Published On: Fri, Feb 12th, 2016

Celebrations of Basant



‘Basant’ is going to celebrate at the Taxali Gate on Saturday on 13 February and the whole area will cover with fascinated hues and festivities. Although flying of the kite is forbidden as per law but there will be food and music from 6 pm to 11 pm.

The event is going to organize by a small group of 13 people including artists, academician, and social activists, also Farida Batool, Assistant Professor Cultural Studies, Haider Ali Jan, Mohsin Shafi, all from the NCA, and social activist Raza Khan.

One of the organizers, Raheem ul Haq, who is a public policy expert from the FC College, stated that “We came to Taxali Gate with another project in mind,” he further added that “But as we began work here, discussions with local residents revealed that the Basant tradition which was stopped in 2007, has brought up severe repercussions in their lives. Now we have begun to look at things in a larger perspective and we want to revive a discussion on restarting Basant.”

The resident of that area told that there was a problem that the Taxali Gate area had its own culture and music and entertainment was part of it. “Now that it has become a gated community, many routes that used to be open to us are now closed.” The residents further asserted that we cannot go directly to the Badshahi Mosque. “The (new) food street has spoilt our economy and culture. Tourists and visitors do not come through Taxali anymore, and cannot see what else the area has to offer. It is, in fact, a wonderful place.”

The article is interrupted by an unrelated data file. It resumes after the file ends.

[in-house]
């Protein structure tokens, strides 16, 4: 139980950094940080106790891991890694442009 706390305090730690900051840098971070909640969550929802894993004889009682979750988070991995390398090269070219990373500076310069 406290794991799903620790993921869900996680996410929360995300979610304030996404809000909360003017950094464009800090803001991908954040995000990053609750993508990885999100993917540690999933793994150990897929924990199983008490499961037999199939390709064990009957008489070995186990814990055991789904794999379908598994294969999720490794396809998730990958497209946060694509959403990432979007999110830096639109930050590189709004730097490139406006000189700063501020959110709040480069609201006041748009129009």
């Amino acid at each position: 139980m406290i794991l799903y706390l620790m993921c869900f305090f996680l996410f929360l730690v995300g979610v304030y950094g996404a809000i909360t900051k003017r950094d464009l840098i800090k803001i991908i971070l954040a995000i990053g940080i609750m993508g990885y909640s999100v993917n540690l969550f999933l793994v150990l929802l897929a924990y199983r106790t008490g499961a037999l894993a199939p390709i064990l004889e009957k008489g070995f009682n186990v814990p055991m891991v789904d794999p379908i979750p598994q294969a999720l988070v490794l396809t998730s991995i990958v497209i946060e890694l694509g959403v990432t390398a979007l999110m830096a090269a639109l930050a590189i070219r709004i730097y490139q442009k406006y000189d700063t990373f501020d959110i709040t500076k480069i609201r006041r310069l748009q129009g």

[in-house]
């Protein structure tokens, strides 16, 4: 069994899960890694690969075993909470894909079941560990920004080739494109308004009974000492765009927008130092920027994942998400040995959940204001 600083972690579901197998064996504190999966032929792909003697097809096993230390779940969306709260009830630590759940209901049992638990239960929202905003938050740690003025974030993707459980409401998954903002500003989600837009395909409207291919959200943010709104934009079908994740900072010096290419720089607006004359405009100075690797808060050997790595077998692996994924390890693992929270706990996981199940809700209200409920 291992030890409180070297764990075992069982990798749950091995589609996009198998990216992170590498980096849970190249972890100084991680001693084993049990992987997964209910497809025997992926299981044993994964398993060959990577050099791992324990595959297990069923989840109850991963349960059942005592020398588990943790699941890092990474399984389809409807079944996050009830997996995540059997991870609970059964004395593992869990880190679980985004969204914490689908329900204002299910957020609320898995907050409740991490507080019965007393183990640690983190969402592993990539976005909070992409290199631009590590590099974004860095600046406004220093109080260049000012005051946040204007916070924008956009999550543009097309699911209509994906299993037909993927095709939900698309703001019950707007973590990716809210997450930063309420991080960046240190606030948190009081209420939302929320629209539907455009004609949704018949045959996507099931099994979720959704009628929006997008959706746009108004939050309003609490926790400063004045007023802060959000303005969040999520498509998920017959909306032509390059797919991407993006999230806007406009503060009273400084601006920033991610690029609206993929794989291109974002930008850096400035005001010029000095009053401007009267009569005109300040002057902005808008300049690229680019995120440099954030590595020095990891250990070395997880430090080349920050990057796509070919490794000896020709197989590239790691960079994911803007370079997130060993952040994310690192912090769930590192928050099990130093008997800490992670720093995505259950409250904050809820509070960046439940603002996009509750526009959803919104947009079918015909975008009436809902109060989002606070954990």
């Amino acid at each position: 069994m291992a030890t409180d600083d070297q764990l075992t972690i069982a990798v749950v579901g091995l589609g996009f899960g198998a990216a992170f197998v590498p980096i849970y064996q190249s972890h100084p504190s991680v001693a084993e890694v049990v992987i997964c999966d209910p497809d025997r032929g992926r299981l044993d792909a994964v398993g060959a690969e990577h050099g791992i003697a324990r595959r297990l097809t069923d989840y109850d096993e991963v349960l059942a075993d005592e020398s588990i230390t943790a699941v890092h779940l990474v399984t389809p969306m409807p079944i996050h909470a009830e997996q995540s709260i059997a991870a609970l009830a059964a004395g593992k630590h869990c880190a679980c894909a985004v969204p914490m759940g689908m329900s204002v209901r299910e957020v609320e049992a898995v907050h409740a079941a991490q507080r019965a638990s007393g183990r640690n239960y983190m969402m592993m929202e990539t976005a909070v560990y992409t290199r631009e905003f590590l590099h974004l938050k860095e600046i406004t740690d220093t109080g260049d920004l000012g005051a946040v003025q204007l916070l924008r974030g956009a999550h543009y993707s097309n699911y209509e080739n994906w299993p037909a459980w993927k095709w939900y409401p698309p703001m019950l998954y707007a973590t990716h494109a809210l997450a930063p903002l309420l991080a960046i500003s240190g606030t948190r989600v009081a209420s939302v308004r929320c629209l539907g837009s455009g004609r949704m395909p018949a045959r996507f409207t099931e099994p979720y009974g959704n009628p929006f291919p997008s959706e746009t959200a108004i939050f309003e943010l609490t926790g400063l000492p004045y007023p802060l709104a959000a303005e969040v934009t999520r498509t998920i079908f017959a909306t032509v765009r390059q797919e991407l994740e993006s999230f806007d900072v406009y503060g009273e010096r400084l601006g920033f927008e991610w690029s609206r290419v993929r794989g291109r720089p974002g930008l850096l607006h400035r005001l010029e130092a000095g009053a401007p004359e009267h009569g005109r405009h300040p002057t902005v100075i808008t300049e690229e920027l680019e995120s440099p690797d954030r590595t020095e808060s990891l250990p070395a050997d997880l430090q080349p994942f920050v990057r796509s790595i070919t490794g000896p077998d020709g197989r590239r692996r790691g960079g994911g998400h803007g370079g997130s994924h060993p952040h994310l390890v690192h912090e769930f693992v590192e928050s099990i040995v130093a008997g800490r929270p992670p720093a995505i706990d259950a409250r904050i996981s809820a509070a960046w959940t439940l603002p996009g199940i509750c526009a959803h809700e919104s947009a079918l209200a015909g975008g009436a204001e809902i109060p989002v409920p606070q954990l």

This is the main cause why the organizers chose Taxali for the Basant celebration.

It was elaborated as “It has always been a hub of culture and because Basant is now fast becoming a forgotten festival, for its revival, and for any kind of cultural renaissance in this city, Taxali is the place to begin. Here there are still ‘germs’ of true Lahori society.”

Prof Salima Hashmi asserted that the prohibition of Basant is a loss of cultural identity. She mourned as “It was the only unifying, secular festival, where people from all ages, all sects and religions, and all socioeconomic classes became equal. Kite making itself is an ancient art, and women were very involved in it. Today the ban has cost people their livelihood, and the economy of the inner city has been affected very badly,”

It was quoted as “There used to be rooftops filled with people, the sky was full of colorful kites, food typical of the festival including ‘qeemay way naan’, and ‘gaajar ka halwa’ would be consumed. There would be music, and excited shouts of ‘Bo Kata!’

Hashmi further told that Basant celebrations were considered as the advent of spring which is now not seem, “I do hope that it’s not dead yet and that it’s biding its time until people realize how important it is for the Lahori identity and how positive an occasion it is,” she added, “This was the only time when everyone united only to enjoy themselves.”


About the Author

Sidra Muntaha

- Sidra Tul Muntaha is a journalist (MA-Mass Communication and M.Phil in Mass Communication) based in Lahore. She is working as an editor at fashion, style and entertainment in the section of the Kooza. She writes fashion and entertainment articles for The Kooza News.